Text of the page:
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Std EditionPower supply decoupling and why it matters.
License: Public Domain
This project is to demonstrate the need for and the basic effect of Power Supply Decoupling.
In real circuits the power supply is not an ideal zero impedance source. The supply itself has some source resistance even though it may be in the order of tens of milliOhms. The wiring and PCB traces present a resistance but more importantly in terms of impedance, they present an inductance in series with the supply and some inherent parallel capacitance to ground.
If The supply comes from some sort of regulator it will have a load current transient response that may cause the output voltage to momentarily undershoot below and then overshoot above the nominal regulated output voltage. The behaviour of this under and overshoot is an indication of the stability of the regulator and is strongly dependent on the capacitance presented at the output of the regulator. For IC regulators, the recommendations in the device datasheet MUST be followed to ensure the stability of the regulator output voltage.
Even if the supply is from the output of a properly decoupled IC regulator, the wiring, leads and PCB traces both from the regulator output to the load and from the load back to ground, present additional resistance. More importantly however, in terms of impedance, they present an inductance in series with the supply and some inherent parallel capacitance to ground.
For example a 0.1mm diameter wire has an inductance of about 10nH/cm (https://chemandy.com/calculators/round-wire-inductance-calculator.htm)
and a 0.2mm wide by 0.035mm thick (i.e. 1oz) copper PCB trace has an inductance of about 6nH/cm (https://chemandy.com/calculators/flat-wire-inductor-calculator.htm).
Bearing in mind that the wiring length includes the path from and back to the supply it is easy to see how the inductance (Lser) in series with the supply can easily be in the region of 100nH.
The stray capacitance (Cpar) distributed between the supply and the load can also easily be in the region of a few tens to a couple of hundred pF.
When a current step is drawn through a series inductance (Lser) with a parallel capacitance (Cpar) to ground, it will cause a large initial voltage drop which will then exhibit damped oscillations at the natural resonant frequency of the LC circuit above and below the supply rail. When the current ceases there will be a large intitial voltage rise which will then exhibit damped oscillations below and above the supply rail. The closer together the current start and stop times are compared to the period of the natural resonant frequency of the LC circuit, the more the response to the current start step tends to be cancelled out by the response caused by the current ceasing.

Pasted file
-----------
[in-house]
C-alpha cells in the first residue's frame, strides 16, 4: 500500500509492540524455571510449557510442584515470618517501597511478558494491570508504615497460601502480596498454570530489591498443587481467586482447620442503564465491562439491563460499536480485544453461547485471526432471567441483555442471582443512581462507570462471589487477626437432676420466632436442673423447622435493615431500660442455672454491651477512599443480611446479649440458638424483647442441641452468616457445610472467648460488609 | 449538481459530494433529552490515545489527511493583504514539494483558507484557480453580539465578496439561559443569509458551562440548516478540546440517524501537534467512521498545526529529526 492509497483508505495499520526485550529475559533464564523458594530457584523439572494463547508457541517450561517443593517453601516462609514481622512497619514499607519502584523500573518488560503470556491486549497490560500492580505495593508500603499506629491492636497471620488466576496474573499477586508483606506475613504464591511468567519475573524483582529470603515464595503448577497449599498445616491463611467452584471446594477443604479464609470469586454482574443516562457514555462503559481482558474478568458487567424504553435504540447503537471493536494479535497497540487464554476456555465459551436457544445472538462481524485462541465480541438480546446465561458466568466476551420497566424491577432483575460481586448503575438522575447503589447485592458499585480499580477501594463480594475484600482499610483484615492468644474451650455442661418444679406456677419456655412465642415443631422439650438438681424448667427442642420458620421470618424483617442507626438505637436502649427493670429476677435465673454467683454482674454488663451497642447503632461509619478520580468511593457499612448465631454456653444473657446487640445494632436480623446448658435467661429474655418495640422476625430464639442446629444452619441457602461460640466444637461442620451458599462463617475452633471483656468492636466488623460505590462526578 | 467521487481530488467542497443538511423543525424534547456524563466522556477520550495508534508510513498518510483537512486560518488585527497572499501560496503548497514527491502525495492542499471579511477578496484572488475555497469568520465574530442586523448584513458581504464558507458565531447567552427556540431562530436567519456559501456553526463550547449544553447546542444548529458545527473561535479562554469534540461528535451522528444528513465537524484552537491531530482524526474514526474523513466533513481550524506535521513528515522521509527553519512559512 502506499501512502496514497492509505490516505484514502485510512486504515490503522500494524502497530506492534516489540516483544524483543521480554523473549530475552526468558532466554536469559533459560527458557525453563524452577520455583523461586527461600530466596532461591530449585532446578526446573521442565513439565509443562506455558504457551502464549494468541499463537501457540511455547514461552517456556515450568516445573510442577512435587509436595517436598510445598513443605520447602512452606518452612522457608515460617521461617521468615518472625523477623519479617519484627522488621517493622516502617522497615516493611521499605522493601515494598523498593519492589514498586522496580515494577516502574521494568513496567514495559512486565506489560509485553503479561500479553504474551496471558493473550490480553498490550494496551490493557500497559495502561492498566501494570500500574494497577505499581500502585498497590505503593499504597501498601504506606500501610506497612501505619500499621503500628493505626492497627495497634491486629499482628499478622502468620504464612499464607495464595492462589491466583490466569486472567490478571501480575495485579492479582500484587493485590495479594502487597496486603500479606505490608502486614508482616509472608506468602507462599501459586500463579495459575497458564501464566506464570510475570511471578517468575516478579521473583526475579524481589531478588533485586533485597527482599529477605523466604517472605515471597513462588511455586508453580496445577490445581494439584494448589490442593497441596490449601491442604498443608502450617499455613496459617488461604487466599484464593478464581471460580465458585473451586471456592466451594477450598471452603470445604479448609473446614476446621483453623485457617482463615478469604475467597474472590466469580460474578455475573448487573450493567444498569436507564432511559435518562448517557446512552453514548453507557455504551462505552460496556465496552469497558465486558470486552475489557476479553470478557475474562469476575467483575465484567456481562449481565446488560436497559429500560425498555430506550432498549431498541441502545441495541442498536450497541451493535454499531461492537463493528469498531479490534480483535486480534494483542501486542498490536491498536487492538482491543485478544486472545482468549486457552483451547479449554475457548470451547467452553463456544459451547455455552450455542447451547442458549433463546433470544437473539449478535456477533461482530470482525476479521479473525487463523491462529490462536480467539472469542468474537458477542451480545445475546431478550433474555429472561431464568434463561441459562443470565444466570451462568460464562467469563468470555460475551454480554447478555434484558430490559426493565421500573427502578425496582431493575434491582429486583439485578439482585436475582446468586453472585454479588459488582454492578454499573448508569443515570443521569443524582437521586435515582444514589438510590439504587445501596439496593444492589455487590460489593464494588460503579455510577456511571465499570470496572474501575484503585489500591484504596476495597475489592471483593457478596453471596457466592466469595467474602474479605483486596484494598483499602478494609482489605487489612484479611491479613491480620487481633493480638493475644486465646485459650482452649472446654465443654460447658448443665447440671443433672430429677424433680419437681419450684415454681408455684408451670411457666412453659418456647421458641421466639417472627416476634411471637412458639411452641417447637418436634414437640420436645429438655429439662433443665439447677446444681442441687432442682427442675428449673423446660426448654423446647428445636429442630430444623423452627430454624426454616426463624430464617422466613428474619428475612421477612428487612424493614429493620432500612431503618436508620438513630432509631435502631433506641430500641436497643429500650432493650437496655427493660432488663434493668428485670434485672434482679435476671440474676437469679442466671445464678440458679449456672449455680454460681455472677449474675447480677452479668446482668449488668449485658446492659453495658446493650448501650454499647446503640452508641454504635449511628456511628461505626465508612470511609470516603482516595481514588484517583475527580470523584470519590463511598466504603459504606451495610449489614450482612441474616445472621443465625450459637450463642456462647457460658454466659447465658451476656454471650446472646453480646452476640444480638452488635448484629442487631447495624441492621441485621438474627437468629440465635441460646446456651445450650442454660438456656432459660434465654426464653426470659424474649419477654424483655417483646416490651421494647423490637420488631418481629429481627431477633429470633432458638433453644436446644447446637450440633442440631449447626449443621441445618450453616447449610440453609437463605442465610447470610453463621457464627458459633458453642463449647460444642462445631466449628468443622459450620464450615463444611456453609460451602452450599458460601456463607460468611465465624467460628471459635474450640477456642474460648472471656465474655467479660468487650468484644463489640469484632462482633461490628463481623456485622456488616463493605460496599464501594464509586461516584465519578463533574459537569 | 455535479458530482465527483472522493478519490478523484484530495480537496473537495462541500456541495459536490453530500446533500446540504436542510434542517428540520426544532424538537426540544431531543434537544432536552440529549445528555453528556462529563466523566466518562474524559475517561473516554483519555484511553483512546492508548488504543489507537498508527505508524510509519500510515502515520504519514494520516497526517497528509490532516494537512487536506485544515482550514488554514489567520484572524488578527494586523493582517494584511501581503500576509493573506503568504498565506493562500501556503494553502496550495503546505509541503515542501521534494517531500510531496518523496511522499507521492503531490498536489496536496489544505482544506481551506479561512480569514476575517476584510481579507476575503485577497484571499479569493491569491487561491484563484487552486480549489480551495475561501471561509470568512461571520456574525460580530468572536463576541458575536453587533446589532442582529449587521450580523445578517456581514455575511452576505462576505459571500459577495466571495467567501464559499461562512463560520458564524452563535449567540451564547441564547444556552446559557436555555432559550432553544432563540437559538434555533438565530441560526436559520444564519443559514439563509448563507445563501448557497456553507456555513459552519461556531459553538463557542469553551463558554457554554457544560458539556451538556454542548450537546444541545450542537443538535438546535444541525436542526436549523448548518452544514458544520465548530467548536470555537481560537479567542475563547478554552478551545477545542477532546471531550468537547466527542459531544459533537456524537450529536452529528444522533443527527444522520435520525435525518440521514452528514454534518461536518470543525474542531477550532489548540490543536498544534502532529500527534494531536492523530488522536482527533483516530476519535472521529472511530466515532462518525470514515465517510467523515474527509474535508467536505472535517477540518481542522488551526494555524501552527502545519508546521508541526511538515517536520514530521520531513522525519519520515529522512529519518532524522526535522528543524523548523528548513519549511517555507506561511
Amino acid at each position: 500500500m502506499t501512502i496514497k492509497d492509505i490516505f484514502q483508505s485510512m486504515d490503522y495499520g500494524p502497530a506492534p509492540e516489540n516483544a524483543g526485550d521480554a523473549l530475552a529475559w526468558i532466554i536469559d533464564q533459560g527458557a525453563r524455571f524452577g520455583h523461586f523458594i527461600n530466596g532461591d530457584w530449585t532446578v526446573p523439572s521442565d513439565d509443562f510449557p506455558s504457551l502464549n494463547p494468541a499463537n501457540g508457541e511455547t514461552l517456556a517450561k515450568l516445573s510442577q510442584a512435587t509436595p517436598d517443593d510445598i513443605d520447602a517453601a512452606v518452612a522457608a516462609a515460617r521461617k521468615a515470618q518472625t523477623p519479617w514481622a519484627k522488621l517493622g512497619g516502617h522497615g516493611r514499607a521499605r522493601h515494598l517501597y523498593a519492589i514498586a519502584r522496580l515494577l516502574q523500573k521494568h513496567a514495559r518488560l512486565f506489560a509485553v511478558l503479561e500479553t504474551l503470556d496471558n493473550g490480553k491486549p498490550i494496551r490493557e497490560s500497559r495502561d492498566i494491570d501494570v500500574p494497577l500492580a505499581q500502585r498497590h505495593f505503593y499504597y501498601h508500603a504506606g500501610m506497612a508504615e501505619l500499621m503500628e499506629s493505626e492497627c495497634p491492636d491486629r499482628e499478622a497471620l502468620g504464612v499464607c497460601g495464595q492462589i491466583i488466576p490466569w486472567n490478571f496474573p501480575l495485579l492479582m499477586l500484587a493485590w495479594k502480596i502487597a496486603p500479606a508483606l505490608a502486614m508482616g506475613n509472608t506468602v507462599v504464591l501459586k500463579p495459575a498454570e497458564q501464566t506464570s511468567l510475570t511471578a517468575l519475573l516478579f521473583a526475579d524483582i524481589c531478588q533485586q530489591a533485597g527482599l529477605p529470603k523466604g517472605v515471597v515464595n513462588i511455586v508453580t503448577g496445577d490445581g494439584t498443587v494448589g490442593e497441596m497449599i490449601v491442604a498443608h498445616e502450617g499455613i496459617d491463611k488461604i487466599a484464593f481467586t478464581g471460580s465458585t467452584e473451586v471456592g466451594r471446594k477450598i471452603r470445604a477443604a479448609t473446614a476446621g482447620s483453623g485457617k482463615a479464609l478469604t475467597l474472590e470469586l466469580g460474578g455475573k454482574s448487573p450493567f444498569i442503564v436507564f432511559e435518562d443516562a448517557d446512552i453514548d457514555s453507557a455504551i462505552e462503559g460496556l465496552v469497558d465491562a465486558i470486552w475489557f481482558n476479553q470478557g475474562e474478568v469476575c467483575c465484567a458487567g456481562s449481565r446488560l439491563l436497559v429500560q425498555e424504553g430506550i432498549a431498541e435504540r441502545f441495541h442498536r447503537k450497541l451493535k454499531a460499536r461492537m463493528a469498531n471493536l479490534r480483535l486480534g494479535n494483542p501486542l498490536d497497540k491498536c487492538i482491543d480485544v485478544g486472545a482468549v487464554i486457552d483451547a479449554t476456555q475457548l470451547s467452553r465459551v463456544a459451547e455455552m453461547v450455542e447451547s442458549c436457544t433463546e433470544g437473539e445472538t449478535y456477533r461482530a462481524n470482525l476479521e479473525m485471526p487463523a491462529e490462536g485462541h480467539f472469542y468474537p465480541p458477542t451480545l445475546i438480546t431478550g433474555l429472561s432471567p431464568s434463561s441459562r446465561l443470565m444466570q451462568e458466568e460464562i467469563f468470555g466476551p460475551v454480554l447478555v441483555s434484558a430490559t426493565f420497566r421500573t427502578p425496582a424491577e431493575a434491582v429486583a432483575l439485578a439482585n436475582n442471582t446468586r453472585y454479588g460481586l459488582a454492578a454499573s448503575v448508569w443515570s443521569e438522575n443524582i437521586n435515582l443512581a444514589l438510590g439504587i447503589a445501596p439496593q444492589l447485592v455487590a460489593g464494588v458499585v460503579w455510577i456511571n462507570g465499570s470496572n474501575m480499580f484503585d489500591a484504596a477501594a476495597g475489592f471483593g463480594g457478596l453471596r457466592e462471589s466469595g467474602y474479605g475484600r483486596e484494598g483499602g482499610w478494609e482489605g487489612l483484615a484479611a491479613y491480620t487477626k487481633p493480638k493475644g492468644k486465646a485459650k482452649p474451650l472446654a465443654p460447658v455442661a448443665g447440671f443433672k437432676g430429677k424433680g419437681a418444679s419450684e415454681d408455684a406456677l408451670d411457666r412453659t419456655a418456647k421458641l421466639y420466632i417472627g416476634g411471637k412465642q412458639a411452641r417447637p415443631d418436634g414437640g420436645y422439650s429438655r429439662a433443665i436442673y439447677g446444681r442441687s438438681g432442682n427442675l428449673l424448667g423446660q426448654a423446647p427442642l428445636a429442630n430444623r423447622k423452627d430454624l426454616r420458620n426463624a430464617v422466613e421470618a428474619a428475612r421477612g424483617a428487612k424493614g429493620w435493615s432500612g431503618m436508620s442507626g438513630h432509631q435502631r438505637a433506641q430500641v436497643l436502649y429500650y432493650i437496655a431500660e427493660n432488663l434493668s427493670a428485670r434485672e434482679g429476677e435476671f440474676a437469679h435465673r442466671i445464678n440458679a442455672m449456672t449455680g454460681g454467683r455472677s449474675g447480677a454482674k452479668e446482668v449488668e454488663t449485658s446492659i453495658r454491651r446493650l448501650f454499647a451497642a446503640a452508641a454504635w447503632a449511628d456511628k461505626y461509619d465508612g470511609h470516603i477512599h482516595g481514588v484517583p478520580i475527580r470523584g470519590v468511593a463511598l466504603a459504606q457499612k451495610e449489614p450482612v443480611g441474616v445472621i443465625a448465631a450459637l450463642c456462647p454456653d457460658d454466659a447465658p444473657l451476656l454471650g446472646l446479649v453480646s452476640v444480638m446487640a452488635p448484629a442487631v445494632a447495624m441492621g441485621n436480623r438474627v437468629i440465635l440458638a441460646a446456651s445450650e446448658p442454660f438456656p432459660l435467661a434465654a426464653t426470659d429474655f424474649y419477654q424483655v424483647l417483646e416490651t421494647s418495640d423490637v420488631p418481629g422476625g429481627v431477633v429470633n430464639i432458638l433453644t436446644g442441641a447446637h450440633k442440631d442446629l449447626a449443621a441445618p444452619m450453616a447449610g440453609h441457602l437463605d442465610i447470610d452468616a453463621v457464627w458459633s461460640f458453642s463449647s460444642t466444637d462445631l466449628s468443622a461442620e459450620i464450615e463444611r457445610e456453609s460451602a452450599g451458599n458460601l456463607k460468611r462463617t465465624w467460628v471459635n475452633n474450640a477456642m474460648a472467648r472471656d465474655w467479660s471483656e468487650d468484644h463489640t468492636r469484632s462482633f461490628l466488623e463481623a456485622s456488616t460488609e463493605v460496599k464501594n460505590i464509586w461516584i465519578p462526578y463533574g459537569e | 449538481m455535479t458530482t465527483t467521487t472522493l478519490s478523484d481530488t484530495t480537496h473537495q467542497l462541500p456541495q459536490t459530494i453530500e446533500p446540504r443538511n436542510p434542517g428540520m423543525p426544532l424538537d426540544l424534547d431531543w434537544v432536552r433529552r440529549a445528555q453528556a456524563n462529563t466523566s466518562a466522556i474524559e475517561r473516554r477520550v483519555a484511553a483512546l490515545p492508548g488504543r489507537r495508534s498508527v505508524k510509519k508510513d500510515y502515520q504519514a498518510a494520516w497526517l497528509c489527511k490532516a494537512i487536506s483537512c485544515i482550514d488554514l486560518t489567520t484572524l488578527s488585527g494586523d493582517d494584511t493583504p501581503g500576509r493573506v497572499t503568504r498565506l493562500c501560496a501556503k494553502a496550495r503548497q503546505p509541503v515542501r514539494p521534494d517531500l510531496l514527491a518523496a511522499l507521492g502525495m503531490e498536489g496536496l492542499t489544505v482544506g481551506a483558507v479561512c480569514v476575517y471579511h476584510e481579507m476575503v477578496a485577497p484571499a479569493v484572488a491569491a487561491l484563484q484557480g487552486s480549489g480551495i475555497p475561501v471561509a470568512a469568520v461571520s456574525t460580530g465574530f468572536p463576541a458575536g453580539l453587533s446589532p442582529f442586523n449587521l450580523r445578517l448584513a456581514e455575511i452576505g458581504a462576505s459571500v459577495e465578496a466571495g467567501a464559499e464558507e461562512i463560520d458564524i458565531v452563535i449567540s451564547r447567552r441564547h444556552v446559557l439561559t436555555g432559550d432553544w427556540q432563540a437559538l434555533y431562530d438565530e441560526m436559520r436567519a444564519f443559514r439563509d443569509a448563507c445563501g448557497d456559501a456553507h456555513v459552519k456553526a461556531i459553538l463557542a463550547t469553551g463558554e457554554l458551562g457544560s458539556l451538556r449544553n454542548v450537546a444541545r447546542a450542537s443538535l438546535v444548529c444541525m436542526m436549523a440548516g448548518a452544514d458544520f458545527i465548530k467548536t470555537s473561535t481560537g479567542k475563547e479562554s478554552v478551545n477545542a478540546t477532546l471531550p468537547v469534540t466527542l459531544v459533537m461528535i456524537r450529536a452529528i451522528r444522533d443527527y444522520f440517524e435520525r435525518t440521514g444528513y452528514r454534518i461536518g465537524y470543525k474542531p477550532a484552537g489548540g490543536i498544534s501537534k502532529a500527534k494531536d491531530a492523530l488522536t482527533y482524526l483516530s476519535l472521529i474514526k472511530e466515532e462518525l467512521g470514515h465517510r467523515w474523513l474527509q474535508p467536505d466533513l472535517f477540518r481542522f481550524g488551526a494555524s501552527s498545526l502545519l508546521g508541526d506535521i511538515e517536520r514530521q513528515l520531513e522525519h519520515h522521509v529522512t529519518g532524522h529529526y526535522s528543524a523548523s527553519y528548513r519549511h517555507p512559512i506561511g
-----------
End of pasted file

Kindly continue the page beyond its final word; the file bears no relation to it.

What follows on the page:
In other words if the period of the natural resonant frequency of the LC circuit formed by the series supply inductance and the parallel capacitance to ground is large compared to the time between the edges of the current steps or the width of the current spikes, the smaller the overall voltage transient at the output of this LC circuit will tend to be.
The process of making the period of the natural resonant frequency of the LC circuit significantly lower than the time between the edges of the current spikes is called Power Supply Decoupling.
In real circuits it is not possible to make L or C zero and bearing in mind that in practical circuits every connection of a device to a supply creates its own little LC circuit local to that device, in practice it is usually easier to increase C by adding one or more physical capacitors to the circuit local to each device, than it is to increase L by adding physical inductors in series with the supply to each device.
Decoupling across the supply pins is essential for all active devices such as op amps, comparators, amplifiers, voltage regulators, ADCs, DACs, gate drivers, timing and digital devices as well as across the supply and ground for discrete circuits that draw fluctuating supply currents such as transistor amplifiers, high and low side load switching circuits, motor and relay drivers.
In some cases such as low noise and RF circuits, a combination of series inductance and resistance with parallel caacitance to ground is added locally to each device but that is usually advised in the particular device datasheets and application notes and such additional decoupling measures are not generally required for most analogue and digital circuits.
This project includes simulations that demonstrate:
The basic effect of Power Supply Decoupling and the relationship between the period of the natural frequency of the LC circuit and the time interval between the edges of current steps.
Why decoupling capacitors are required to reduce supply rail transients caused by single ended load switching circuits such as transistor amplifiers and switches, relay and motor drivers;
Why decoupling capacitors are required to reduce supply rail transients caused by so-called shoot-through current spikes.
The additional effects of the same circuits driving a resistive load.
Why decoupling capacitors are essential when using bipolar technology versions of the 555 timer IC.
To run a simulation do:
To view the simulation results of one or more particular circuits, select and set the probe command(s) then - in the right hand panel - set:
text type = spice
Set all other instances of the probe commands to:
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More background information here: